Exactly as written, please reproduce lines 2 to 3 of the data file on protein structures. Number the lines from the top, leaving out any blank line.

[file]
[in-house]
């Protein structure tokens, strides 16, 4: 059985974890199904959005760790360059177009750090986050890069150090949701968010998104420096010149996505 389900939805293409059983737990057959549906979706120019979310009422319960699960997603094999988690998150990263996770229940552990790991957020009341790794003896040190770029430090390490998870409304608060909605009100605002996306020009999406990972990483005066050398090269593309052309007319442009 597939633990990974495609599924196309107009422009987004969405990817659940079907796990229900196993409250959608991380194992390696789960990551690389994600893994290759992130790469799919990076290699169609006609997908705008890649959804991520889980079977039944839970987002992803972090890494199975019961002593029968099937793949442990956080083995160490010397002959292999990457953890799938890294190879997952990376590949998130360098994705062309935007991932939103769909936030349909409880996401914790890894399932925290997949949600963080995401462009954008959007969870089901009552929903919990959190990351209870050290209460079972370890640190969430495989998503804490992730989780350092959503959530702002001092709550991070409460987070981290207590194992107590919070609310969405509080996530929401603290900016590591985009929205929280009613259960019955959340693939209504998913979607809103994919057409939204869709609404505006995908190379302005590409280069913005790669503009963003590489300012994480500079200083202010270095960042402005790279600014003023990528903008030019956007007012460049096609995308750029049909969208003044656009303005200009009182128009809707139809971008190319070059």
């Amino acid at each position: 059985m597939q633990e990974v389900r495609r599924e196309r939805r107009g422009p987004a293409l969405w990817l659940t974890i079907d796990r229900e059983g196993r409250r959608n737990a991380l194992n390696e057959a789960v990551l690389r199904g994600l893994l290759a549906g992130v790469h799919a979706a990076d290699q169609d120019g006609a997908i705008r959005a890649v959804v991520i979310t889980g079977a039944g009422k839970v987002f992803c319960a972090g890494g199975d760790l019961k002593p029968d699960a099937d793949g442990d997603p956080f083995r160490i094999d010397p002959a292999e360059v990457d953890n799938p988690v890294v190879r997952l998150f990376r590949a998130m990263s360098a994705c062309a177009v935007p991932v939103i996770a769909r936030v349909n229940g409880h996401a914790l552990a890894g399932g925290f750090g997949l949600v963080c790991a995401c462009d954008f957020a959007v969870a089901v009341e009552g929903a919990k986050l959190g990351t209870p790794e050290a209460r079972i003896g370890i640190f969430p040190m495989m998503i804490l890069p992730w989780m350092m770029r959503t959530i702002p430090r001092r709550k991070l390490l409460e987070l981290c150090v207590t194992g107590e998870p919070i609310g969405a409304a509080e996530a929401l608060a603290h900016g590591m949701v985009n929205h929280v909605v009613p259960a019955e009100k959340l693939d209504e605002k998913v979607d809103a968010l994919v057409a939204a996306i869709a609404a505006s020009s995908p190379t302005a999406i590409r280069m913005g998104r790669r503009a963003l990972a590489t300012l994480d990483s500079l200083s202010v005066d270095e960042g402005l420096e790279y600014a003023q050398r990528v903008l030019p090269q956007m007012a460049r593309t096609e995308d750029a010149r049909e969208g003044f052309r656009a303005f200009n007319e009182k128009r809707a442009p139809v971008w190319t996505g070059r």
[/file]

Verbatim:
């Protein structure tokens, strides 16, 4: 059985974890199904959005760790360059177009750090986050890069150090949701968010998104420096010149996505 389900939805293409059983737990057959549906979706120019979310009422319960699960997603094999988690998150990263996770229940552990790991957020009341790794003896040190770029430090390490998870409304608060909605009100605002996306020009999406990972990483005066050398090269593309052309007319442009 597939633990990974495609599924196309107009422009987004969405990817659940079907796990229900196993409250959608991380194992390696789960990551690389994600893994290759992130790469799919990076290699169609006609997908705008890649959804991520889980079977039944839970987002992803972090890494199975019961002593029968099937793949442990956080083995160490010397002959292999990457953890799938890294190879997952990376590949998130360098994705062309935007991932939103769909936030349909409880996401914790890894399932925290997949949600963080995401462009954008959007969870089901009552929903919990959190990351209870050290209460079972370890640190969430495989998503804490992730989780350092959503959530702002001092709550991070409460987070981290207590194992107590919070609310969405509080996530929401603290900016590591985009929205929280009613259960019955959340693939209504998913979607809103994919057409939204869709609404505006995908190379302005590409280069913005790669503009963003590489300012994480500079200083202010270095960042402005790279600014003023990528903008030019956007007012460049096609995308750029049909969208003044656009303005200009009182128009809707139809971008190319070059």
């Amino acid at each position: 059985m597939q633990e990974v389900r495609r599924e196309r939805r107009g422009p987004a293409l969405w990817l659940t974890i079907d796990r229900e059983g196993r409250r959608n737990a991380l194992n390696e057959a789960v990551l690389r199904g994600l893994l290759a549906g992130v790469h799919a979706a990076d290699q169609d120019g006609a997908i705008r959005a890649v959804v991520i979310t889980g079977a039944g009422k839970v987002f992803c319960a972090g890494g199975d760790l019961k002593p029968d699960a099937d793949g442990d997603p956080f083995r160490i094999d010397p002959a292999e360059v990457d953890n799938p988690v890294v190879r997952l998150f990376r590949a998130m990263s360098a994705c062309a177009v935007p991932v939103i996770a769909r936030v349909n229940g409880h996401a914790l552990a890894g399932g925290f750090g997949l949600v963080c790991a995401c462009d954008f957020a959007v969870a089901v009341e009552g929903a919990k986050l959190g990351t209870p790794e050290a209460r079972i003896g370890i640190f969430p040190m495989m998503i804490l890069p992730w989780m350092m770029r959503t959530i702002p430090r001092r709550k991070l390490l409460e987070l981290c150090v207590t194992g107590e998870p919070i609310g969405a409304a509080e996530a929401l608060a603290h900016g590591m949701v985009n929205h929280v909605v009613p259960a019955e009100k959340l693939d209504e605002k998913v979607d809103a968010l994919v057409a939204a996306i869709a609404a505006s020009s995908p190379t302005a999406i590409r280069m913005g998104r790669r503009a963003l990972a590489t300012l994480d990483s500079l200083s202010v005066d270095e960042g402005l420096e790279y600014a003023q050398r990528v903008l030019p090269q956007m007012a460049r593309t096609e995308d750029a010149r049909e969208g003044f052309r656009a303005f200009n007319e009182k128009r809707a442009p139809v971008w190319t996505g070059r």